Organic Corn Production

Over the past several years, the demand for organic corn has been increasing in our region.
Organic Corn Production - Articles

Updated: August 30, 2017

Organic Corn Production

This growth in demand has been influenced by a growth in organic dairy, poultry and livestock production. Often the price of organic corn is twice that of conventional and now with organic meat production on the rise, markets have some potential to expand more.

I've been researching the potential of organic corn production by spending the past few years visiting some organic corn producers, organic crop researchers, certification agency folks and grain marketers as part of a SARE sponsored training. While its still a relatively small part of the market, it's a segment that could provide a value added opportunity for some crop producers. Let's review some of the production issues involved with organic corn production.

First, as with all organically certified crops, the land must be farmed in accordance with the new national standards. There must be a three year period from the time the last prohibited material was applied to the land till the time it can be certified as organic. This means that during this transition period crops must be managed organically and sold as conventional. This three year transition period should be viewed as a training period for the farmer as well as transition period for the land. This process can be undertaken on a field by field or crop by crop basis, taking several years to rotate parts of or the entire farm into organic production. While this process will require extra management there are several transition strategies that can minimize many of the perceived problems In many cases hay and small grain crops can be grown with minimum risks without the use of chemicals.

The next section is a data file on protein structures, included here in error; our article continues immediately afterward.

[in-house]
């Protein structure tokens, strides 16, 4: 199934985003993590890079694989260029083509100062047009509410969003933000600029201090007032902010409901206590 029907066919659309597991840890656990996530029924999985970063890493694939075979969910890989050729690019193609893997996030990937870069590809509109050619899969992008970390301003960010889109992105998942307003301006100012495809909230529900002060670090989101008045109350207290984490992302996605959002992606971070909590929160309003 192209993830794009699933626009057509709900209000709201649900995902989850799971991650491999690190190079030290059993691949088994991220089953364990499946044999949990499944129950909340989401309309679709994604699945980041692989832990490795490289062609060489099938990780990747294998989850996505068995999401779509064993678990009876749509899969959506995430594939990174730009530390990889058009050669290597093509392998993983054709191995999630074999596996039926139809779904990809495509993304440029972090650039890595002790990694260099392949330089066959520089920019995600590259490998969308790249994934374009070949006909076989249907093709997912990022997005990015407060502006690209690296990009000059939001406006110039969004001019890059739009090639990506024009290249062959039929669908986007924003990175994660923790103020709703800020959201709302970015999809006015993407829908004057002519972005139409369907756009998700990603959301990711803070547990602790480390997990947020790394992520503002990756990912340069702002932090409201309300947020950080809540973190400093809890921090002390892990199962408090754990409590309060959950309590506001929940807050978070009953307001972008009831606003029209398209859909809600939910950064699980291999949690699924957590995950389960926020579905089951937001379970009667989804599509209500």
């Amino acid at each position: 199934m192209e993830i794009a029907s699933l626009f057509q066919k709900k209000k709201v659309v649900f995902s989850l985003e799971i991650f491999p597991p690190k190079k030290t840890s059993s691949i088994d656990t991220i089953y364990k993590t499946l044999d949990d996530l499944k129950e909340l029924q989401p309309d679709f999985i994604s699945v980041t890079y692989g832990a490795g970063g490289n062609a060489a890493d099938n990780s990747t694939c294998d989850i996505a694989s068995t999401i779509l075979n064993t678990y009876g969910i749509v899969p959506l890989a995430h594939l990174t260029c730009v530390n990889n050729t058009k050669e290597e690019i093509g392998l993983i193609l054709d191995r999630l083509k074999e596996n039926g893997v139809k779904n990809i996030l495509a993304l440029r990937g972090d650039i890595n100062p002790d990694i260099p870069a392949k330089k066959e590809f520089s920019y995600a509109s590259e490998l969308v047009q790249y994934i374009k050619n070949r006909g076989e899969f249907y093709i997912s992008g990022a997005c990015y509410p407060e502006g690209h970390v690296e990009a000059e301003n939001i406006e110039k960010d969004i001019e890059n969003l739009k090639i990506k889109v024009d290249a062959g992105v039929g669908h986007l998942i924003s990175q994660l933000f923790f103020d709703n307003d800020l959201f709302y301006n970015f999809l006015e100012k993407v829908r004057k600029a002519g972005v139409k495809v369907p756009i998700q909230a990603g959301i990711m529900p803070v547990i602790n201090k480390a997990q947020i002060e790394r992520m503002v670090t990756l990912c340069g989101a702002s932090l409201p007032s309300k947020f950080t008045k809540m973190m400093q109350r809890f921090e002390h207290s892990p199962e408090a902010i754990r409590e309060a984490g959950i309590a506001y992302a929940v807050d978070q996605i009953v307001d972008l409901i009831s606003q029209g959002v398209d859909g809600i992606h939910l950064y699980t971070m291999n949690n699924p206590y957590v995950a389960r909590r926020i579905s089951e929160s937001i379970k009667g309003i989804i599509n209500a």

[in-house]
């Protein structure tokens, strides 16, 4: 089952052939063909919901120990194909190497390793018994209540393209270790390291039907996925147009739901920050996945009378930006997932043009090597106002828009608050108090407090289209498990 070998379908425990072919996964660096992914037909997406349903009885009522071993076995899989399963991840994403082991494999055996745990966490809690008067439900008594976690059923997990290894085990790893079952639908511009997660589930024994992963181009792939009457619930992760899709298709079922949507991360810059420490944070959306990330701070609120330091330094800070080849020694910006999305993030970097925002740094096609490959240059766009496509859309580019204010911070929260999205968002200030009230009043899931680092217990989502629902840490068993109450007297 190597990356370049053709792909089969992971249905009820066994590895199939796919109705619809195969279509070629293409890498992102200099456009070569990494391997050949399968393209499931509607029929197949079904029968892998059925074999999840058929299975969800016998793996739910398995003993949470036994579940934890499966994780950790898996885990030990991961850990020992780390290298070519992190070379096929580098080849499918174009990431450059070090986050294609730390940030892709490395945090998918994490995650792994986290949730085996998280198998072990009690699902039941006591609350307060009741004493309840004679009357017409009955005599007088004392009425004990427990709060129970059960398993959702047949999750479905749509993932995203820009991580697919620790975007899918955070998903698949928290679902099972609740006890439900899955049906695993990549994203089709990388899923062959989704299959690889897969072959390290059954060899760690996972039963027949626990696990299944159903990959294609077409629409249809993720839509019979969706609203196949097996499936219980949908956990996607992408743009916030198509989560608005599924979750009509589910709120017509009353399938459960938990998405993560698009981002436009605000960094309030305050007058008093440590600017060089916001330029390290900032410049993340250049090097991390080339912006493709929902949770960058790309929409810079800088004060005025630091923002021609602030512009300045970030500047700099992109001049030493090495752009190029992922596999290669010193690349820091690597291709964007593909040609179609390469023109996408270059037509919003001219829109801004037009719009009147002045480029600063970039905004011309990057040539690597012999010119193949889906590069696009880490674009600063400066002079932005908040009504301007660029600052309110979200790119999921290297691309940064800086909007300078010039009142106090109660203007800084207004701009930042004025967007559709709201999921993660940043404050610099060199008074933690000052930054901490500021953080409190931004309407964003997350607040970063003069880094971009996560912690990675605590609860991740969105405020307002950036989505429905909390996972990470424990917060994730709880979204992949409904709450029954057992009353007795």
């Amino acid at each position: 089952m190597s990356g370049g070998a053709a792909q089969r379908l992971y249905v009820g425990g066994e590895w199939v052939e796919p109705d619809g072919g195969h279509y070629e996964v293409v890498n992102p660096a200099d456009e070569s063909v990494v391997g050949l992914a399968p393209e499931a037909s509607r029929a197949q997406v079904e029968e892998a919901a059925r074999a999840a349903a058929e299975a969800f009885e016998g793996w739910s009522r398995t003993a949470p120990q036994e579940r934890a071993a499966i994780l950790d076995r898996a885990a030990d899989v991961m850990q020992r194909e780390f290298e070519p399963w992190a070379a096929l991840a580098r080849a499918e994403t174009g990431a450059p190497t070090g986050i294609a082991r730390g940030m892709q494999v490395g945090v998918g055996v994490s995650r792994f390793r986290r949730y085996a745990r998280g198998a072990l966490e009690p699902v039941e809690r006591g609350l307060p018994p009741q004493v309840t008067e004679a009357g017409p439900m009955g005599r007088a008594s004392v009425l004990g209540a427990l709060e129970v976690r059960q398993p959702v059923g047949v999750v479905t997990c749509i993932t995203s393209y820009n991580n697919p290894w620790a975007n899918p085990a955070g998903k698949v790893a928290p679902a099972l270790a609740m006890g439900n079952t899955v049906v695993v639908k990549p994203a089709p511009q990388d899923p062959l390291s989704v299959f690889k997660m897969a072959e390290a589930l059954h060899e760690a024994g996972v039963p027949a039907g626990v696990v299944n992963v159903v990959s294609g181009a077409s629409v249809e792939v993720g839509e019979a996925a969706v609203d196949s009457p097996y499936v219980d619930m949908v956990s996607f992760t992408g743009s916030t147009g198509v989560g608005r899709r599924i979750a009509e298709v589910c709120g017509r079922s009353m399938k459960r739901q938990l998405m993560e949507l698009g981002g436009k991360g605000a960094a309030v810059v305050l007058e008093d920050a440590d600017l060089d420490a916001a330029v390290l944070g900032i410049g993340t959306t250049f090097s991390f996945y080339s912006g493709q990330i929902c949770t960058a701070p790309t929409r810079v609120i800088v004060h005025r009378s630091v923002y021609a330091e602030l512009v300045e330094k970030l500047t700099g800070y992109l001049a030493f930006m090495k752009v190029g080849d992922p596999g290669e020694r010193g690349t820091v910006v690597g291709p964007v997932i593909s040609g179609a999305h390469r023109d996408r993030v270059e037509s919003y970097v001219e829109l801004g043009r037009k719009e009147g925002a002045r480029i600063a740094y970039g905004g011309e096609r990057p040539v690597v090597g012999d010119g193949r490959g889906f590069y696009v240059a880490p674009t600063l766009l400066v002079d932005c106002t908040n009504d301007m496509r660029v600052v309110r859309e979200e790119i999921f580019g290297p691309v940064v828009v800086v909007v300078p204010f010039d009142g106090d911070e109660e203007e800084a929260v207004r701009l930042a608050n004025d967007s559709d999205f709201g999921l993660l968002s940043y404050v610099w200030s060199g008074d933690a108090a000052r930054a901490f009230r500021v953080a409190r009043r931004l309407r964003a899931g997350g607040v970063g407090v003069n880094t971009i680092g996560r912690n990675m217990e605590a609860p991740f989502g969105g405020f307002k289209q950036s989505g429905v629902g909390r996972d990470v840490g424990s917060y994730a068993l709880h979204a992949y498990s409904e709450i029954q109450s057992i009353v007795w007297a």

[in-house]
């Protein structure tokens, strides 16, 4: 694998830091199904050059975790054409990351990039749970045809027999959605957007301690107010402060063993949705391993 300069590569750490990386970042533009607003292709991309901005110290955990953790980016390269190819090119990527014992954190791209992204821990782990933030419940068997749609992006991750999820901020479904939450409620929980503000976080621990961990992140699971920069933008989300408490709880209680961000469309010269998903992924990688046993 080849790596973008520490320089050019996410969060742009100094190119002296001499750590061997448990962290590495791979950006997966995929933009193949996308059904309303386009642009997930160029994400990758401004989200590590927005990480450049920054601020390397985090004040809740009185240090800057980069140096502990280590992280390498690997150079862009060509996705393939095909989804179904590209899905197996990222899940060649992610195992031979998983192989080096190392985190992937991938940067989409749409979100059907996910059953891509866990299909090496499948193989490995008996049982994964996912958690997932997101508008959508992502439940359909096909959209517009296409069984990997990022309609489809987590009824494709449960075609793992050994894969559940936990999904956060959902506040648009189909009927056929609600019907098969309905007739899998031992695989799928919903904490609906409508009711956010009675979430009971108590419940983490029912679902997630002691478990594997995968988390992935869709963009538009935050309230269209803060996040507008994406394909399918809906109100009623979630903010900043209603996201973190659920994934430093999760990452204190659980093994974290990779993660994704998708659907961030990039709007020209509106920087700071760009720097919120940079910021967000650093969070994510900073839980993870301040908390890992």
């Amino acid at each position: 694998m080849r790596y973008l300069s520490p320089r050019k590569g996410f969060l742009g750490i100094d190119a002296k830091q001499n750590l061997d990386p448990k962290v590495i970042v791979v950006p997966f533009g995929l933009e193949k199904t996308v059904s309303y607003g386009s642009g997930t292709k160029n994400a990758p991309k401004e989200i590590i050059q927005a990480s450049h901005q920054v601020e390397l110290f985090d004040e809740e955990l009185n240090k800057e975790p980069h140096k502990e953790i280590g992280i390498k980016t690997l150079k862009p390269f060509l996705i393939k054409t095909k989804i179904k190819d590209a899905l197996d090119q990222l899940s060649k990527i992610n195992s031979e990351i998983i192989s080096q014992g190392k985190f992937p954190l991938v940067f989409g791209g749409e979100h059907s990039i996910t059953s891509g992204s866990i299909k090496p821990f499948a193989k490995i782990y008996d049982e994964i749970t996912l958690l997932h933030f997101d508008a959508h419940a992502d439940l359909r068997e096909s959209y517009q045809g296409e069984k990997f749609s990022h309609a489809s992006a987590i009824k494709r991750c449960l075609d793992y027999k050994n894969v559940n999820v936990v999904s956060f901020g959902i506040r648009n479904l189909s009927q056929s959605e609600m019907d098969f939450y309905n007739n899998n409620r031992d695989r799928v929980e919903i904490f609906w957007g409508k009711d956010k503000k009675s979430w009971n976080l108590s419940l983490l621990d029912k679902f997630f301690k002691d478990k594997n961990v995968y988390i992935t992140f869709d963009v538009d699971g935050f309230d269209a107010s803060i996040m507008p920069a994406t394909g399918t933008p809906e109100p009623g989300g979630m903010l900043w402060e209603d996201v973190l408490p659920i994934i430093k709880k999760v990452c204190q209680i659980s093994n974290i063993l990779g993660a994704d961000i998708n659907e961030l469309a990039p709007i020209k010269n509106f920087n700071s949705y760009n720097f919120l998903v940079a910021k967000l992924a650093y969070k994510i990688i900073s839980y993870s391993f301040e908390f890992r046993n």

Another consideration will be crop rotations. Most organic producers use diverse crop rotations to minimize weed, insect and disease pressures and to maximize biological diversity. By planting a rotation of corn, soybeans, oats, wheat, and hay along with cover crops our farms can provide year-round cover, produce on-farm nitrogen and recycle nutrients.

Most organic producers are relying on the rotations, cover crops, tillage, and mechanical cultivation for weed control. Minimizing weeds during the transition process is one key to starting organic production relatively weed free. Planting corn in mid to late May also allows you to destroy some emerged weeds with a secondary tillage pass before planting.

Jeff Moyer from the Rodale Institute is doing some work with no-till organic corn and reporting some success from growing an oat/vetch cover crop and then rolling it down with a stalk chopper prior to planting to provide a heavy mulch for the corn crop.